Circular configurations occur more often in the natural world than do the rectangular impositions of human kind. To be “right with the world”; for a straight line to be “normal” to a flat surface; to have been our distant relative homo erectus is to be shaped by the ninety-degree angle. Indeed, though we have become sapient, we are no less erect.
The Old, New, newer and newest testaments—those of Judaism, Christianity, Islam and even the LDS—speak of a world bisected axially (usually by rivers) and of the four resulting quadrants and the corners of the Earth. As someone educated in architecture I’ve likewise been indoctrinated with the logic, the inevitability of ninety degrees. Which make circles all the more remarkable. Consider the Abbasid capital of the Islamic world, Baghdad.
From its founding in A.H. 150 by the caliph al-Mansur until about the Islamic year 300 (912 C.E., for the calendrically challenged) Baghdad was the center of science and learning and may have been the largest city in the world, achieving a population of at least a million. The caliph had envisioned his city as an ideal, a center for learning, a hub for commerce—the real and metaphorical center of the Islamic world. Shortly before his death in 1959, Frank Lloyd Wright was one of several Western architects commissioned to bring the city to “world class” status. Wright did his homework, planning an opera house, museums and a university in harmony with al-Mansur’s original vision.
Wright had discovered his compass late in life but made good use of it for several circular, radial and/or spiral designs: the Sugar Loaf observatory, a home for his son David in Scottsdale, the Guggenheim, among others. As I was nurtured on the earliest Prairie School work in greater Chicagoland, these point-generated buildings weren’t easy to accept. Age has given me perspective, if nothing else, and they seem to me now the product of just the most recent of Wright’s nine lives.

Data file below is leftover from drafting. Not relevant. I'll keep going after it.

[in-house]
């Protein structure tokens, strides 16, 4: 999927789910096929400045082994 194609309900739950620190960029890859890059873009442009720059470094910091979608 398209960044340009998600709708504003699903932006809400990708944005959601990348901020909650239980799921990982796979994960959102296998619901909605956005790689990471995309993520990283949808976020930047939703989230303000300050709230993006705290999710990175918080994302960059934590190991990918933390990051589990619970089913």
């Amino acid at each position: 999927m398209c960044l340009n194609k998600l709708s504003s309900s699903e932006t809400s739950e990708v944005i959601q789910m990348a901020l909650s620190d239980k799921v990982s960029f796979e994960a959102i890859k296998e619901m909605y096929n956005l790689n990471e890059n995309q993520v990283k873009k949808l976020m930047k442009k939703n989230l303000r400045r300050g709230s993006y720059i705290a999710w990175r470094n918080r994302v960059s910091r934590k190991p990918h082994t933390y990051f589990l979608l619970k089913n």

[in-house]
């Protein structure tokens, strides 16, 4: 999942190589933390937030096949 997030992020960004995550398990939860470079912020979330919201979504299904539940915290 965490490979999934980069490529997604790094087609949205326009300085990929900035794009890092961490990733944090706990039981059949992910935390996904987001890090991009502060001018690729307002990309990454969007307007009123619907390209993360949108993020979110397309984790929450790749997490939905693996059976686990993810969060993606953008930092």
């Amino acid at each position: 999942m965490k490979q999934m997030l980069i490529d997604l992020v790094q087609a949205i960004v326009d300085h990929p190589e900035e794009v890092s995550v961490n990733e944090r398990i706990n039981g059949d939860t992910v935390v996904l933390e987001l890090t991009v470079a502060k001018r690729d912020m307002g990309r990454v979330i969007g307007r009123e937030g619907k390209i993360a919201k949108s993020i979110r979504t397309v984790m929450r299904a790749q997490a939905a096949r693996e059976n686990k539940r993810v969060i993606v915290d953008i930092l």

In a very different context, I became interested in American urban planning of the 19th century, remnants of the Enlightenment that spread westward with Manifest Destiny and left a legacy of circular town plans at such odds with the ubiquitous Jeffersonian grid that few of them have survived. Circleville, Ohio is a remarkable case in point: its circular plan has gradually disappeared after its founding in 1810.
The existential layering of X-Y axes and both circular and radial streets on a cartesian grid establish such a powerful sense of place that I was immediately drawn to its possibility when thinking of a smaller satellite community for Fennimore county. Grou would be its name, a nostalgic homeward glance by the Dutch (Frisian) settlers who came about 1890 to establish an agricultural community. Was theirs simply an idea brought with the rest of their cultural baggage? Or could it have been a literal plan in sepia ink on a sheet of durable laid paper? How would its subliminally communitarian form—obviously created in metric—have translated to the avoirdupois rectilinearity of Mr Jefferson? A little more time will tell.